Picture of The Director of Inpatient Services, Valeree Lentz standing in a hall way with Medical Equipment with her hands on a keyboard looking over at the camera wearing a mask and scrubs
Director of Inpatient Services combines passion for nursing and administrative drive to ensure "hidden gems" get the appreciation and recognition they deserve
It may be a single uplifting smile.
It might be the jovial sound of your best friend's laughter.
Or it could be the willingness to take a chance and stand beside the one person who needs it most.
Every move we make has the ability to impact someone else's life.
Just ask Valeree Lentz.
For Lentz, those moments of kindness inspired her to look beyond the obstacles and challenges we may face and instead focus on what we can do for others.
"I'm driven," says Lentz. "We can all learn from someone else. You shouldn't ever have to feel like you're stuck in a silo. No one can stop you if you get motivated."
As the new director of inpatient services, Lentz is combining her passion for nursing and her administrative drive to further enhance the efficiency and scope of the nursing department.
Every nursing role is important and with a little drive and motivation, you can accomplish just about anything. In her new role, Lentz hopes to hire more staff and provide additional educational and growth opportunities for nurses while acting as a mentor for new nursing graduates, especially on Med. Surg.
"It's important to have that rapport where you are comfortable asking questions," says Lentz. "I want to be that sounding board where they can talk things through. That's really important and it helps build that confidence."
With a desire to help people, Lentz always wanted to be in the healthcare industry and envisioned becoming a doctor. It wasn't until she became pregnant during her sophomore year of high school and the ensuing years that followed that Lentz learned the true meaning of strength.
At a time when some may be inclined to walk away, Lentz's classmate, Erin Isaacs, became a source of support. Together, the two attended classes, volunteered for Health Occupations Students of America blood drives, became part of Watauga High School's certified nursing assistant program and shared aspirations of becoming nurses.
"Me being a teenage mom didn't affect Erin at all," says Lentz. "She was always so uplifting and jovial. She could make you laugh and put a smile on your face. She was always the listener and would stick to her morals. Her heart was always involved in helping people."
A year later, in the midst of balancing motherhood and school work, Lentz watched her best friend struggle to sit down at her desk. Shortly thereafter, Isaacs was diagnosed with multiple myeloma, a type of cancer that forms in the plasma cells of bone marrow.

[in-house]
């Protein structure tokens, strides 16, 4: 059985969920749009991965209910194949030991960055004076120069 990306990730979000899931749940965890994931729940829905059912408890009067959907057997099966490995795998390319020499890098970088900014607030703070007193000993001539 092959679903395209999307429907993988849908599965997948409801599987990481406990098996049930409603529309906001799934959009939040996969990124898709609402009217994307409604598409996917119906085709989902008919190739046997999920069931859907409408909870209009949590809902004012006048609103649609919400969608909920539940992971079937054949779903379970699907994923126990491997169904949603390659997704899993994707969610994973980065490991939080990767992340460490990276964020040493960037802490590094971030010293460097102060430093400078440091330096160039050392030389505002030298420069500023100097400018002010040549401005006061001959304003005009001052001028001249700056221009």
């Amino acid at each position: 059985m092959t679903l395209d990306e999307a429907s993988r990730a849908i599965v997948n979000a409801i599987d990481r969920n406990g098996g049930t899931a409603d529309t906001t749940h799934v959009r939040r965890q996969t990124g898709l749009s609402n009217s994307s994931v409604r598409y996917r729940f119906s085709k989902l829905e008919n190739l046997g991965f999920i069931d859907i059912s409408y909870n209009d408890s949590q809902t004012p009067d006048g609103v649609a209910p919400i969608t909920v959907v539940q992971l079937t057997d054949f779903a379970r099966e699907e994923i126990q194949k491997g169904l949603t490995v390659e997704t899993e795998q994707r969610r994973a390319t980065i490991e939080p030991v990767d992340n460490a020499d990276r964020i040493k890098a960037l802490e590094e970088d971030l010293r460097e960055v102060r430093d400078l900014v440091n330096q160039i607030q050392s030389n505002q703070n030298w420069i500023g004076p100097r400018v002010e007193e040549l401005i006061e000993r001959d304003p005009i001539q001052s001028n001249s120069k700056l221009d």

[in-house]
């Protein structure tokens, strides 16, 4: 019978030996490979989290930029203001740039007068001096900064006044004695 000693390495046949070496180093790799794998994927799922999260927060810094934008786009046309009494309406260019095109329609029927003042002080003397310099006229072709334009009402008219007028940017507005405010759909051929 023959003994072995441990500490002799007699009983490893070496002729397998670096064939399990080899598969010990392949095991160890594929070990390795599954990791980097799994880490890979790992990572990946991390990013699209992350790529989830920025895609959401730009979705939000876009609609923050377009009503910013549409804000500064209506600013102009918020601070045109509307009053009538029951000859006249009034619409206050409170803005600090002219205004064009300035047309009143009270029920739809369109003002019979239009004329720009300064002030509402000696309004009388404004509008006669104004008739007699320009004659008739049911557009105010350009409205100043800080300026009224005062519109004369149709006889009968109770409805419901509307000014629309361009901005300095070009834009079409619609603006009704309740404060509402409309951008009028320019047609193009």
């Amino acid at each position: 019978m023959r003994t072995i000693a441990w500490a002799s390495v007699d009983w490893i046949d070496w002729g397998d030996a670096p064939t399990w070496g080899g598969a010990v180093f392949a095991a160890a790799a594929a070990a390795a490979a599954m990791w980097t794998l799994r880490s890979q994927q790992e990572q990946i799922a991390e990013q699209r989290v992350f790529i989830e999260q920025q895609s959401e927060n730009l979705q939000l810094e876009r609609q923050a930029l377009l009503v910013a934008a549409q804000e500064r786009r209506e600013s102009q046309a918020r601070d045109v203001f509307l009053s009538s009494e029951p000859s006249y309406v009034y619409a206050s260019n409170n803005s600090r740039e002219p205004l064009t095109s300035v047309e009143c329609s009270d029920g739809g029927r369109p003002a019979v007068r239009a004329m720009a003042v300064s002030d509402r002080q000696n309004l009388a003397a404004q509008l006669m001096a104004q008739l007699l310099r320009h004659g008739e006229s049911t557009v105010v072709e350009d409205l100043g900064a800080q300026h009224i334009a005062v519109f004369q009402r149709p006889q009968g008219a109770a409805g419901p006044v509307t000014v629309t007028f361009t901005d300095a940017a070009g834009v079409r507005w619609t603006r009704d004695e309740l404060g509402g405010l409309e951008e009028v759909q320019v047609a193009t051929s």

For the next two years, Lentz stood by her best friend's side as she traveled back and forth to Texas for chemotherapy and radiation before sadly passing away when she was just 20 years old. The experience only furthered Lentz's desire to want to care for those in their time of need in honor of the one person whose support never wavered.
"Nurses are a hidden gem, says Lentz. "We see you at your best and at your worst, and we stay consistent throughout it all."
Lentz earned her nursing degree at Wilkes Community College and spent 15 years working for Appalachian Regional Healthcare System. She began her career as a certified nursing assistant in the emergency room before moving up to team leader for the hospital's Intermediate Care Unit.
Lentz eventually reached a point in her career where she was drawn to both the clinical and administrative sides of nursing. At the time, Lentz was told you could either be a nurse or an administrator. You couldn't do both. Looking to prove them wrong, Lentz went and earned her MBA.
In January, Lentz joined Ashe Memorial Hospital after hearing how the hospital was patient-driven and community focused. Since then, Lentz has been tasked with scheduling interviews, attending staff meetings, looking at the budget and payroll and helping orient new nurses while at the same time jumping in as clinical leader or assisting in labor and delivery, among other roles.
"I enjoy the people," says Lentz. "Everyone here is so friendly and willing to answer multiple questions. We're trying to make things the most efficient we can, as we work toward working to our full scope and following best practices. All roles are important and this will give us a better understanding of what everyone has to do. With COVID it's been really hard, and I don't think nurses always get the appreciation and recognition they deserve."
When she's not busy helping others, Lentz enjoys crocheting and spending time with her husband, Adam, and 16-year-old daughter, Victoria. Together, the family enjoys fishing and kayaking on the lake, hiking and skiing.